WASHINGTON, July 27 (UPI) -- Long overseas tours of duty are hurting U.S. Army morale, a House panel chief said Friday.
"The Department of Defense has established a goal that active duty service members should be deployed for one year with two years back in home station, the goal for our reservists and Guardsmen is five years between deployments. Unfortunately, the Services are not meeting that goal," Rep. Ike Skelton, D-Mo., the chairman of the Armed Services Committee of the U.S. House of Representatives, said Friday.
"The Army is actually deploying soldiers for longer periods than they have back at home station. This is a troubling sign since the time back at home station is used to reset, retrain, and re-equip forces," Skelton said. "It is also having an impact on morale of the troops and their families.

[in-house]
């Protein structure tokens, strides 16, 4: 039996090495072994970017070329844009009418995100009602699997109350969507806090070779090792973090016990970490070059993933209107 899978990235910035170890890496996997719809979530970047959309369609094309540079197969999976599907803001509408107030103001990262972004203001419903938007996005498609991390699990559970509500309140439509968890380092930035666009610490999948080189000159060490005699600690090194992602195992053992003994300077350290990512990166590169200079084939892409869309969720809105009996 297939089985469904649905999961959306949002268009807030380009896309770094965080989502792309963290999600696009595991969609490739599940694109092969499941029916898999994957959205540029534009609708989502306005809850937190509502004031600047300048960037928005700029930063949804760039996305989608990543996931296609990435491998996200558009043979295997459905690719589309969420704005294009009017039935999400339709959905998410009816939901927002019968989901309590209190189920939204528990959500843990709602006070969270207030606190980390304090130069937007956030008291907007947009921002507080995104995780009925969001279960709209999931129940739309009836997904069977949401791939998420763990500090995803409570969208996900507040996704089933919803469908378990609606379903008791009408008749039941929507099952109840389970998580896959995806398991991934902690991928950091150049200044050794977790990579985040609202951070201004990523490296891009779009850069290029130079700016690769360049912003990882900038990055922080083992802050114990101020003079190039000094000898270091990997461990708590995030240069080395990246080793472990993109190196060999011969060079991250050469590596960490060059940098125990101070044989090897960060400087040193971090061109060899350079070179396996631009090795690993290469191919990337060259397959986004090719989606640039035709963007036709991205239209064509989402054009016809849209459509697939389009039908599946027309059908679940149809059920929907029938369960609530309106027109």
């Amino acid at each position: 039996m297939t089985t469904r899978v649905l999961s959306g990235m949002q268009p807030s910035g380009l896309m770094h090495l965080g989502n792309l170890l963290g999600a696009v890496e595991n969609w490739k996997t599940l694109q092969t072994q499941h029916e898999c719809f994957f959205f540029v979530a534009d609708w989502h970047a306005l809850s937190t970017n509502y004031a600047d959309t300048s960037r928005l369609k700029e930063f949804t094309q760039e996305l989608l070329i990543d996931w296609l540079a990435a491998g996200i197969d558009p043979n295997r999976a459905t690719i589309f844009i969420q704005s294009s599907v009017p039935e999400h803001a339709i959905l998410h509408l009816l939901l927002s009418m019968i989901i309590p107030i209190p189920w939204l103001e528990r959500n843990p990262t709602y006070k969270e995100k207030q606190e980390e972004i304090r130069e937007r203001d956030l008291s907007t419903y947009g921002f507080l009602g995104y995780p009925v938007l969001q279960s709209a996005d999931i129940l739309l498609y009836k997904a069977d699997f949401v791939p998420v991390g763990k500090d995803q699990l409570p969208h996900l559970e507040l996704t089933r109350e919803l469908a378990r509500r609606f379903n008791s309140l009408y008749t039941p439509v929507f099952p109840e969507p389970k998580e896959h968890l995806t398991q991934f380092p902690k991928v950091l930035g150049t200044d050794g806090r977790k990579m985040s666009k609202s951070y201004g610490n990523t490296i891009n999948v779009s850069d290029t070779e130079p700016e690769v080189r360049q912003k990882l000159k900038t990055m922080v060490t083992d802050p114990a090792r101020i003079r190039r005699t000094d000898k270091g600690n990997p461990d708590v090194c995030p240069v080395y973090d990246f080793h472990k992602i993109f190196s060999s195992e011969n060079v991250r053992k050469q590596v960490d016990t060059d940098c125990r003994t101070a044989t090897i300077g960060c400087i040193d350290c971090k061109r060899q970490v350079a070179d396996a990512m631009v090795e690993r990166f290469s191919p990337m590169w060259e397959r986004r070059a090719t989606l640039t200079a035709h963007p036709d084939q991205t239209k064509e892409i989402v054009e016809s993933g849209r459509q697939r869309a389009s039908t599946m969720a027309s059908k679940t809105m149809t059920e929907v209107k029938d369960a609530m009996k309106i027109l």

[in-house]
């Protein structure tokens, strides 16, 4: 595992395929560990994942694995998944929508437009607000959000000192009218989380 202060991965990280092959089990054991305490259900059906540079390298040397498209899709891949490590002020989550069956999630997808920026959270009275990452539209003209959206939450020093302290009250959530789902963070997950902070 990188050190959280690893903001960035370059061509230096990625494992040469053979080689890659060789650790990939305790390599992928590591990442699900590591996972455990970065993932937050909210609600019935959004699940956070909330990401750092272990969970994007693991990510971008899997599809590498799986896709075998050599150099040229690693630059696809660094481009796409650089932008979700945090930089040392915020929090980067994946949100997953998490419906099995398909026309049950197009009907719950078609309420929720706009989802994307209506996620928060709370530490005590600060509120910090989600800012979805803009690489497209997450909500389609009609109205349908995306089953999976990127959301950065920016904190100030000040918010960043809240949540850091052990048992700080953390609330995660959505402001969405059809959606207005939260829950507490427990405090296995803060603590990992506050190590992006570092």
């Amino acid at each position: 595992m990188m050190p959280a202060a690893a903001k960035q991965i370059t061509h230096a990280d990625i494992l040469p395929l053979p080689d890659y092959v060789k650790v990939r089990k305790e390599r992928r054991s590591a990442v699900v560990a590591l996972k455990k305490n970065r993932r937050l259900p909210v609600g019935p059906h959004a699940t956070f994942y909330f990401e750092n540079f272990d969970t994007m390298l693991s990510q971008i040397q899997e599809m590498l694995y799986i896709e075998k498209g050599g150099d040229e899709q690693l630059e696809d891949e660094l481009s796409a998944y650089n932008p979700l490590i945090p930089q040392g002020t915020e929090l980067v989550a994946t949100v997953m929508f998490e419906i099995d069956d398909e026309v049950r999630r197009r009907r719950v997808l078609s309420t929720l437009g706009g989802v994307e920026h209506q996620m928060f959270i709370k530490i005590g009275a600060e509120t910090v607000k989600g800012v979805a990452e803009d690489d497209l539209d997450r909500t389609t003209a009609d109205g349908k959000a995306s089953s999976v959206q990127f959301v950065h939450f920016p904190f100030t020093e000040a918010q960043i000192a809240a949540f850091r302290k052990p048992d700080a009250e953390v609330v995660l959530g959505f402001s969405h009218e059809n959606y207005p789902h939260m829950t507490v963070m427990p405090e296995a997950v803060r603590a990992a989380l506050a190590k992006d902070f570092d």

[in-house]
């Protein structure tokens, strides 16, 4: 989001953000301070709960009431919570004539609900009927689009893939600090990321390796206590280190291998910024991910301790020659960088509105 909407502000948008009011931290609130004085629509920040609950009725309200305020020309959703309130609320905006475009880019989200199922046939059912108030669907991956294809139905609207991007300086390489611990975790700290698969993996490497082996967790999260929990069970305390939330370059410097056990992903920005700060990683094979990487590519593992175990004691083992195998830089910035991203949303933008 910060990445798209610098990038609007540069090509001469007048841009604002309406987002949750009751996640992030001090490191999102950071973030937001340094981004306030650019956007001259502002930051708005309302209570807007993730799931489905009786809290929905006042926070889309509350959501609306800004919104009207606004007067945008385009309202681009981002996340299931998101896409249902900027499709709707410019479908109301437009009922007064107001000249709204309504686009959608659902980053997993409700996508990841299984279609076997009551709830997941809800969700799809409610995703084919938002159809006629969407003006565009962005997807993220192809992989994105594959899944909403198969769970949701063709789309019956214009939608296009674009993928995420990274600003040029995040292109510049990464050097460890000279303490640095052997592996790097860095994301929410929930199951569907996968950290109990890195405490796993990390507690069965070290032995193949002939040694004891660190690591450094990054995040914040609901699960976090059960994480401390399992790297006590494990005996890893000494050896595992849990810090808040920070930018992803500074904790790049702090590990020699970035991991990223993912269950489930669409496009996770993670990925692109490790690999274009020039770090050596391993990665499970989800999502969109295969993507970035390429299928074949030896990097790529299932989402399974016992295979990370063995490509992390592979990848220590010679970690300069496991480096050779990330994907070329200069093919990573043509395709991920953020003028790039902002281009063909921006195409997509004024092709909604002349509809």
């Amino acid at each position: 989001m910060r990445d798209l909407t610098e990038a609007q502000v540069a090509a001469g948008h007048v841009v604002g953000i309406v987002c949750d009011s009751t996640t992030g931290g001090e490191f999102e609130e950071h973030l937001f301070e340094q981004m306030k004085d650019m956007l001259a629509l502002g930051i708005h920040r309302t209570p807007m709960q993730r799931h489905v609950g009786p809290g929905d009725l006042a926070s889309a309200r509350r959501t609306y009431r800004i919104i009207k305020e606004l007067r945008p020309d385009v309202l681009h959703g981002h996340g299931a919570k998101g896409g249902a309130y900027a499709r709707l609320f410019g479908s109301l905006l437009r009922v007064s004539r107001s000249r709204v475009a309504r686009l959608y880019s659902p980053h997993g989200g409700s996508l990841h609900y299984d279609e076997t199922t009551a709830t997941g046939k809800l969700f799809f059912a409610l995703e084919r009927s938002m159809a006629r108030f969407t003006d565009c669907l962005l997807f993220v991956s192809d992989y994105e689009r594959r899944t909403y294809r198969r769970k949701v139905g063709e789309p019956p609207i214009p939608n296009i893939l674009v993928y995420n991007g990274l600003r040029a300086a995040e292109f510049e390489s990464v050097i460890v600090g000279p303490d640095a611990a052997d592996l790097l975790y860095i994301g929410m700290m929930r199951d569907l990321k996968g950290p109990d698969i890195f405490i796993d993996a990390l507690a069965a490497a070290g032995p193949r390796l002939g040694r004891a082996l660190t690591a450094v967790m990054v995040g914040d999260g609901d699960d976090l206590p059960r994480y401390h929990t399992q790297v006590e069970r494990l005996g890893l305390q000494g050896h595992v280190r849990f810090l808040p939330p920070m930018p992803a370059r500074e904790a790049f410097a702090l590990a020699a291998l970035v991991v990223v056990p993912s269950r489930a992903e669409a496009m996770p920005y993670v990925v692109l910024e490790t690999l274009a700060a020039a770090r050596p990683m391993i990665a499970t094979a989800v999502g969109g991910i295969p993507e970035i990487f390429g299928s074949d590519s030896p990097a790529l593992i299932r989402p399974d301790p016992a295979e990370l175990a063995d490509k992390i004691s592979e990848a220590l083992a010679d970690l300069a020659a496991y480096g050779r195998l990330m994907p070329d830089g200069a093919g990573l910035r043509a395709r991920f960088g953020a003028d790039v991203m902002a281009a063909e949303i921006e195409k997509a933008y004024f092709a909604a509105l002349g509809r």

"Military families do not ask for much, but one thing they do want and need is predictability and stability in the time between deployments. The loss of dwell time back home is increasing the burnout among our troops and their families," the Armed Services Committee chairman said.
Republicans in Congress argue that Skelton's efforts to give U.S. troops a greater breathing space between their tours of duty in Iraq will backfire and increase stress among them rather than reduce it. But many military experts and retired generals are warning that the current system is breaking down anyway and that it is imposing too much stress on combat troops.